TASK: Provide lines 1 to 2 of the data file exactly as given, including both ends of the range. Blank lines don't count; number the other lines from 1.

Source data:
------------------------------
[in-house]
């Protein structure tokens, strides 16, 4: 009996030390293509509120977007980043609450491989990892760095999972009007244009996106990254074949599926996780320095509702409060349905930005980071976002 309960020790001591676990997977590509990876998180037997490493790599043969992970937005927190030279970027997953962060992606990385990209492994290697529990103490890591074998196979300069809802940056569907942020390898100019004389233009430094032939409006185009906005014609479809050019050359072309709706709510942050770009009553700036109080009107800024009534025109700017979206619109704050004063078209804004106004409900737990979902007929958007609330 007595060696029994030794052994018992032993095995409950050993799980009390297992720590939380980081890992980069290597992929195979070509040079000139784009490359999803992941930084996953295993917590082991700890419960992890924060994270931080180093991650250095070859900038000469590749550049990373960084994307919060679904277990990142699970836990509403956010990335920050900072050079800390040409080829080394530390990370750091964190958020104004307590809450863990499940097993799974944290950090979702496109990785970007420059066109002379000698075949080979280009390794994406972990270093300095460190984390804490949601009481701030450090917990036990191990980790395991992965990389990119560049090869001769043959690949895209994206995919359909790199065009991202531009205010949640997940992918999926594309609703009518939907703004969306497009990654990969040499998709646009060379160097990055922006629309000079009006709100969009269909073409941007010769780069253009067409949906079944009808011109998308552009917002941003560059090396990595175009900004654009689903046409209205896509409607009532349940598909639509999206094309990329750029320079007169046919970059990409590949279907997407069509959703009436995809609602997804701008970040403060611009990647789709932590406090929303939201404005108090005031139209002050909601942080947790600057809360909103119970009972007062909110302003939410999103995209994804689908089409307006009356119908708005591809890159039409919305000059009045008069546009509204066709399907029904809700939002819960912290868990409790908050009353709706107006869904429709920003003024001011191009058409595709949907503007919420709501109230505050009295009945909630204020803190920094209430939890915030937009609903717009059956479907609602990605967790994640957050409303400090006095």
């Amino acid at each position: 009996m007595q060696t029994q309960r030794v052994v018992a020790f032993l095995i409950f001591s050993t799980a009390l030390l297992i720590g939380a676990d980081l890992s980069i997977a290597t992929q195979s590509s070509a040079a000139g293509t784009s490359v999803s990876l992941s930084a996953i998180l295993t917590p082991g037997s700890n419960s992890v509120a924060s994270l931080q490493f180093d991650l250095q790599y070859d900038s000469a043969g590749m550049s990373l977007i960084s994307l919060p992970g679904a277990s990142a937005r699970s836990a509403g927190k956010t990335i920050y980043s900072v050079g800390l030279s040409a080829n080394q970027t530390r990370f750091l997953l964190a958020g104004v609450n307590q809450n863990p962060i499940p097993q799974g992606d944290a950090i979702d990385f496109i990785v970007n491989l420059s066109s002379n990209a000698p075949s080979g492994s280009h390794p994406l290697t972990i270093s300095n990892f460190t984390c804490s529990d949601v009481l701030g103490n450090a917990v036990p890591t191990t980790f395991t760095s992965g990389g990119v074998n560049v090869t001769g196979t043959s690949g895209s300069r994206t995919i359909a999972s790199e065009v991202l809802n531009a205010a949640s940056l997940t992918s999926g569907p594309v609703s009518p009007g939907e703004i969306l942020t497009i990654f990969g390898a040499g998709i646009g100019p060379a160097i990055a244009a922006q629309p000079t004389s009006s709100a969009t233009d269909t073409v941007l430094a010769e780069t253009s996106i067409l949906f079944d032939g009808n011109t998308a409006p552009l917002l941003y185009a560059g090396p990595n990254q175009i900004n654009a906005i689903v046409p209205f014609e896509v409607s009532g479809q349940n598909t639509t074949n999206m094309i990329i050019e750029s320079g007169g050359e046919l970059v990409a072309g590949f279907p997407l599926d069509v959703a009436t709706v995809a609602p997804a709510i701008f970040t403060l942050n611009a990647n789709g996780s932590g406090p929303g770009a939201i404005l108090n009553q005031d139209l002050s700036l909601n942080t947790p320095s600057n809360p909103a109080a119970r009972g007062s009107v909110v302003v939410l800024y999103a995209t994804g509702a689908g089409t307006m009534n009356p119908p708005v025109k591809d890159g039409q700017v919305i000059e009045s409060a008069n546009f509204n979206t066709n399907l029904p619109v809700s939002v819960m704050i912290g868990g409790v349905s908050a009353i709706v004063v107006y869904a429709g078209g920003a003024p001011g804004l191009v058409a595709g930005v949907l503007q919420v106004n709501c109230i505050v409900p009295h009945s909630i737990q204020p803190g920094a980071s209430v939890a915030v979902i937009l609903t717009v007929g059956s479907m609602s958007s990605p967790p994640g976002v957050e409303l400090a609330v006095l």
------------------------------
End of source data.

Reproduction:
[in-house]
């Protein structure tokens, strides 16, 4: 009996030390293509509120977007980043609450491989990892760095999972009007244009996106990254074949599926996780320095509702409060349905930005980071976002 309960020790001591676990997977590509990876998180037997490493790599043969992970937005927190030279970027997953962060992606990385990209492994290697529990103490890591074998196979300069809802940056569907942020390898100019004389233009430094032939409006185009906005014609479809050019050359072309709706709510942050770009009553700036109080009107800024009534025109700017979206619109704050004063078209804004106004409900737990979902007929958007609330 007595060696029994030794052994018992032993095995409950050993799980009390297992720590939380980081890992980069290597992929195979070509040079000139784009490359999803992941930084996953295993917590082991700890419960992890924060994270931080180093991650250095070859900038000469590749550049990373960084994307919060679904277990990142699970836990509403956010990335920050900072050079800390040409080829080394530390990370750091964190958020104004307590809450863990499940097993799974944290950090979702496109990785970007420059066109002379000698075949080979280009390794994406972990270093300095460190984390804490949601009481701030450090917990036990191990980790395991992965990389990119560049090869001769043959690949895209994206995919359909790199065009991202531009205010949640997940992918999926594309609703009518939907703004969306497009990654990969040499998709646009060379160097990055922006629309000079009006709100969009269909073409941007010769780069253009067409949906079944009808011109998308552009917002941003560059090396990595175009900004654009689903046409209205896509409607009532349940598909639509999206094309990329750029320079007169046919970059990409590949279907997407069509959703009436995809609602997804701008970040403060611009990647789709932590406090929303939201404005108090005031139209002050909601942080947790600057809360909103119970009972007062909110302003939410999103995209994804689908089409307006009356119908708005591809890159039409919305000059009045008069546009509204066709399907029904809700939002819960912290868990409790908050009353709706107006869904429709920003003024001011191009058409595709949907503007919420709501109230505050009295009945909630204020803190920094209430939890915030937009609903717009059956479907609602990605967790994640957050409303400090006095």